Now each set of two Solomon's Knot stitches are forming an arch above the anchoring single crochet from the previous row. The resulting effect looks like little diamond-shaped "windows" are being created.
Row 3: 2 SK, sc in sc between 3rd and 4th loops from the hook, *2 SK, skip 2 loops, sc in next sc; rep from * to end of row placing last sc in top of half arch; turn.
Repeat Row 3 until desired height is achieved.
How Do I Count My Rows of the Solomon's Knot Stitch?
It can seem a little tricky to count how many rows of stitches you've crocheted because they seem to merge into a beautiful lace mosaic at some point.
I find that using my fingers to "walk" through the arches from the bottom of my piece to the top allows me to keep track of how many rows of arches I have stacked on top of each other.
Alternatively, pinning your work down to a blocking board can also help spread the mesh enough to count the number of rows.
Related: 27+ Best Crochet Hat Patterns for Winter
Should I Block the Lover's Knot Crochet Stitch?
Speaking of blocking, any mesh crochet stitch like this can benefit greatly by a little blocking. If some of your Solomon's Knot loops are a little larger than others, blocking is a good way to smooth out inconsistencies--think of it like "organizing" your stitches.
Learn all about how to finish your crochet projects in our beginner's guide to blocking.
To block your Lover's Knot crochet project, use T-pins to pin it down to a blocking mat (or even a towel put down on top of your carpet), then aim steam from an iron or steamer at the yarn without actually touching the yarn.
(This is important because too much heat can cause any synthetic component of your yarn to melt!)
Another option is to spritz water from a spray bottle on your yarn and let it dry overnight. In any case, it's a good idea to check the fiber contents of your yarn before choosing a blocking method.
Last Thoughts On Solomon's Knot Stitch
The Solomon's Knot is a unique, lacy stitch often under-utilized in modern patterns.
Solomon's Knot Stitch FAQ
Still have questions about the Solomon's Knot crochet stitch crochet stitch Read on for answers.
Make 5 chain stitches, then turn and work a single crochet into your first single crochet stitch. Loosely chain 3 stitches, then work a single crochet into the center of your next Solomon's Knot set. Then repeat until you reach the end of your row.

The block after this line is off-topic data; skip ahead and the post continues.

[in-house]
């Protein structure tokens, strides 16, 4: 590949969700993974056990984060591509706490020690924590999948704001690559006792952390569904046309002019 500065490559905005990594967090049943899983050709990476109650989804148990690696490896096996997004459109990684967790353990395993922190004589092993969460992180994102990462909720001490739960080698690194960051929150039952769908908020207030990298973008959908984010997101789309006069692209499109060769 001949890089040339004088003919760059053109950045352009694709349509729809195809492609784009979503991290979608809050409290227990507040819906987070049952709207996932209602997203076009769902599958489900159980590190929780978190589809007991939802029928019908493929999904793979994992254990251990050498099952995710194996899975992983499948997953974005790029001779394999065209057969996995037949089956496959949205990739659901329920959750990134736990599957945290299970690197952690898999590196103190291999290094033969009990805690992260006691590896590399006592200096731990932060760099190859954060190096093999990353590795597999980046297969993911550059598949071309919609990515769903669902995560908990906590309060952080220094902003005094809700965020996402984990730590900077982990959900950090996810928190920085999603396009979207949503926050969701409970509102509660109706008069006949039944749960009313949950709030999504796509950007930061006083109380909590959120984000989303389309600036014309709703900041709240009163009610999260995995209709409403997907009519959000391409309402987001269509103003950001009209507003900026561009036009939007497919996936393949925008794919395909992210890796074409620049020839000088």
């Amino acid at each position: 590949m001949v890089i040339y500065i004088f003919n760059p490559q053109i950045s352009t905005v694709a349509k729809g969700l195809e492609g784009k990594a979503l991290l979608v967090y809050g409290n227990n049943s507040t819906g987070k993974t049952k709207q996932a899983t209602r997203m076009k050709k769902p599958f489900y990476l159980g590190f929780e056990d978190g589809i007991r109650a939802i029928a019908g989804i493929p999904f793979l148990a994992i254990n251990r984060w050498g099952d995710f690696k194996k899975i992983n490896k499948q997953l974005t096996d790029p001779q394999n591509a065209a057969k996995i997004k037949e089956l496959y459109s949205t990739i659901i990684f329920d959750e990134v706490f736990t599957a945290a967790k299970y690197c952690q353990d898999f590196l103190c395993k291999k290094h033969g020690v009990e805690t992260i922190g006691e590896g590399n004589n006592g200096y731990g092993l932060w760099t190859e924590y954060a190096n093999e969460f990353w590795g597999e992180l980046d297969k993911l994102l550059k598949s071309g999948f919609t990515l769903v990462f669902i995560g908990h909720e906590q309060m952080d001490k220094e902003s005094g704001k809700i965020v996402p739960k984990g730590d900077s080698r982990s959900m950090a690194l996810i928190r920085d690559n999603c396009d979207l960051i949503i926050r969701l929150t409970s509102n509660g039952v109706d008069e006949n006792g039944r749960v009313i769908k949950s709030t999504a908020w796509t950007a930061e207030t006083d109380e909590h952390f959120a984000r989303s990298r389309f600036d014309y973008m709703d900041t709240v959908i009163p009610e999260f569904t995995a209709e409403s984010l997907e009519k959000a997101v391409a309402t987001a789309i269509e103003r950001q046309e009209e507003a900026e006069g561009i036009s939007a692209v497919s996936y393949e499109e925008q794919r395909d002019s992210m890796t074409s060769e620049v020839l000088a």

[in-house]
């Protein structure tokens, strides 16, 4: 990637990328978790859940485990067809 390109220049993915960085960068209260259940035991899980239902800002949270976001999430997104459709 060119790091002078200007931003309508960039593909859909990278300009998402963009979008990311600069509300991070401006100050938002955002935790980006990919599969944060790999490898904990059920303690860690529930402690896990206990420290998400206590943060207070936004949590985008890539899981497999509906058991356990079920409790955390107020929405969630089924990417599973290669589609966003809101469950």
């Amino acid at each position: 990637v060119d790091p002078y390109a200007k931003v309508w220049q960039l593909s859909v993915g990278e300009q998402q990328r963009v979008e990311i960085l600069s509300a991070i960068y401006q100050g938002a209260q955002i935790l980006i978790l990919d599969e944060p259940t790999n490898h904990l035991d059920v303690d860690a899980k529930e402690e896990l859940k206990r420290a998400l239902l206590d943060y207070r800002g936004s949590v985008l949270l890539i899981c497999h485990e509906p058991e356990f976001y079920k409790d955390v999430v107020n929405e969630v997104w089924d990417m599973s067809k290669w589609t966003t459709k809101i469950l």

To vary the look of Solomon's Knot crochet stitches, try using different stitches to join the knots together, like double crochet stitches. You can also adjust the length of your loops.
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That was so fun! Now what?
Invitation to our Facebook group
Come discuss using the Solomon knot stitch and lots of other projects and techniques in our Make & Do Crew Facebook group. Here thousands of helpful crocheters answer each other's questions and share their stitches. Come join us here.
How to Crochet the Solomon's Knot Stitch
- Any yarn
- Crochet hook
Abbreviations + Glossary (US Terms)
- ch – chain
- rep – repeat
- RS – right side
- sc – single crochet
- sk – skip
- st(s) – stitch(es)
- WS – wrong side
- SK – Solomon’s Knot: A lengthened chain stitch, locked in place with a single crochet stitch in the back loop of the chain.
Want some company while you crochet?
Get support (and camaraderie!) in the Make & Do Crochet Crew Facebook Group. Search “Make and Do Crochet Crew” on Facebook.com.
Permissions + Copyright
Please do not publish or share this pattern as your own. You may make items to sell with this pattern. In exchange, please link back to this page. Do NOT use my photos as your own sales photos.
Solomon's Knot Stitch Written Instructions
- Foundation Row: Ch 2, sc in second ch from the hook, make SK until desired length is achieved; turn.
- Row 2: Sc in sc between 3rd and 4th loops from hook, *2 SK, skip 2 loops, sc in next sc; rep from * to end of row; turn.
- Now each set of two Solomon's Knot stitches are forming an arch above the anchoring single crochet from the previous row.
- Row 3: 2 SK, sc in sc between 3rd and 4th loops from the hook, *2 SK, skip 2 loops, sc in next sc; rep from * to end of row placing last sc in top of half arch; turn.
- Repeat Row 3 until desired height is achieved.
Overall Pattern Notes
- Note: Some methods of the Solomon's Knot (SK) crochet stitch use a different chain height and three Solomon's Knot stitches to begin a row. I find it simpler to begin every row by creating two Solomon's Knot stitches at the same height as all my other SK stitches.
- Scroll up on the page for video instructions and a step-by-step photo tutorial.